Contractors Face Shutdown Costs as NASA Space Program Morphs

If the Obama administration gets its way in revamping U.S. manned space-exploration efforts, two of the National Aeronautics and Space Administration’s largest contractors could be on the hook for hundreds of millions of dollars in program-shutdown costs.

Lockheed Martin Corp. and Alliant Techsystems Inc. are waging a behind-the-scenes dispute with NASA’s leadership over who will cover possibly more than $1 billion in such expenses, according to people familiar with the situation. The controversy has raised the financial and political stakes over NASA’s direction, with the Senate Commerce Committee expected on Wednesday to delve into thorny termination-liability issues.

At NASA’s Kennedy Space Center in Florida, a crane lifts part of a test vehicle for the Constellation program last year.

The costs associated with shutting down the NASA contracts include mothballing or dismantling equipment, paying outstanding bills to subcontractors, winding down the work force and ensuring that sensitive technology and hardware are protected.

President Obama’s proposed budget seeks $2.5 billion for phasing out the Constellation manned-exploration program. Those funds are intended to cover additional work such as refurbishing factories and cleaning up environmental damage, though lawmakers could decide to shift them to other termination categories.

If the two companies are forced to immediately set aside NASA contract funds for such liabilities, they have told the agency they may have to stop or slow development work in coming months, according to industry and government officials. Using company dollars for termination work, on the other hand, would hurt their balance sheets. With both sides digging in, the final resolution most likely will come from Congress or the courts.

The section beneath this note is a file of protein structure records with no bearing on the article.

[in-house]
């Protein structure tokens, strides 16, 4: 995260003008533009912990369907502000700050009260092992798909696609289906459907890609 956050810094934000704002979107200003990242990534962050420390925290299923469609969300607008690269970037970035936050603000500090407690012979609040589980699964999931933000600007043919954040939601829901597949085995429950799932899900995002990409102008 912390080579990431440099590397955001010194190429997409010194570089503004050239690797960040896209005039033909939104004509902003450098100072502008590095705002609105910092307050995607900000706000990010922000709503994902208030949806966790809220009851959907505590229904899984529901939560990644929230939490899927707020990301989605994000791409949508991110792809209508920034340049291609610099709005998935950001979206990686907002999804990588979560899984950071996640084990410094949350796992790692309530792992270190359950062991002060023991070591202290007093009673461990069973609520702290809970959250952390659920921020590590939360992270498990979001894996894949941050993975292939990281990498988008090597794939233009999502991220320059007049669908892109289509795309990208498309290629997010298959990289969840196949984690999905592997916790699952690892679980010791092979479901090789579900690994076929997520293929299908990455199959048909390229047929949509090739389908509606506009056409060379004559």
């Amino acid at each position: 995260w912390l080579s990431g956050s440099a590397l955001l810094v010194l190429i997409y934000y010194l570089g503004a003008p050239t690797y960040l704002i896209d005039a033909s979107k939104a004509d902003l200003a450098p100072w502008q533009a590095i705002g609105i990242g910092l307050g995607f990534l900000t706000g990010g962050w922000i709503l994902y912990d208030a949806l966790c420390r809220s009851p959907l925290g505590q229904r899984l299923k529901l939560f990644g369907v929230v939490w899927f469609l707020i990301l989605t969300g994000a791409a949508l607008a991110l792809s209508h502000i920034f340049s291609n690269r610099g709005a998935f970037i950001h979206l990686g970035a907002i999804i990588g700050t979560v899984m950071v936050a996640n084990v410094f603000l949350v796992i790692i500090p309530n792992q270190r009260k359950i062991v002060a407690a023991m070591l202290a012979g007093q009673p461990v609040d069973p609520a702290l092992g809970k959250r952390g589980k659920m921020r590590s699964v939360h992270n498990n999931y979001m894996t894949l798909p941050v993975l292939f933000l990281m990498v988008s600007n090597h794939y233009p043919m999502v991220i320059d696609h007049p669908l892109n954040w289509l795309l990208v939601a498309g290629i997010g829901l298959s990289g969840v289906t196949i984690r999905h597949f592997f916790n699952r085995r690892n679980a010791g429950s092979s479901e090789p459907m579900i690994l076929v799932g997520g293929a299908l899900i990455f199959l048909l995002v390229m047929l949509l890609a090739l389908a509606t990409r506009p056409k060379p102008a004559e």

Mr. Obama wants to cancel most of the Constellation program, which envisions a new fleet of rockets and spacecraft to blast astronauts into orbit and, eventually, deeper into the solar system. Instead, the administration seeks to outsource some shorter-term space transportation to private industry while revamping NASA’s programs to focus on longer-term technology development.

But so far, Congress has balked at the proposals. Some administration critics in industry and on Capitol Hill argue that NASA’s latest stance on termination costs amounts to a backdoor way to slow down or stop work on Constellation, without obtaining explicit congressional approval to do so.

For years, NASA program managers typically allowed Lockheed, Alliant Techsystems and some other large contractors to avoid setting aside contract funds to cover contingencies, as they were expected to do, for the possibility that big-ticket programs ended up being cancelled or restructured, said government and industry officials.

While the policy may have technically violated some federal acquisition laws and regulations, it allowed NASA and its contractors to try to accelerate high-profile programs by spending more on development and testing than otherwise would have been available.

But that changed abruptly in the wake of President Obama’s proposal to shut down Constellation. Now, NASA is warning the two largest Constellation contractors they will be held responsible for reserving or setting aside enough dollars—as part of their annual management of contract funds—to meet potential termination liabilities.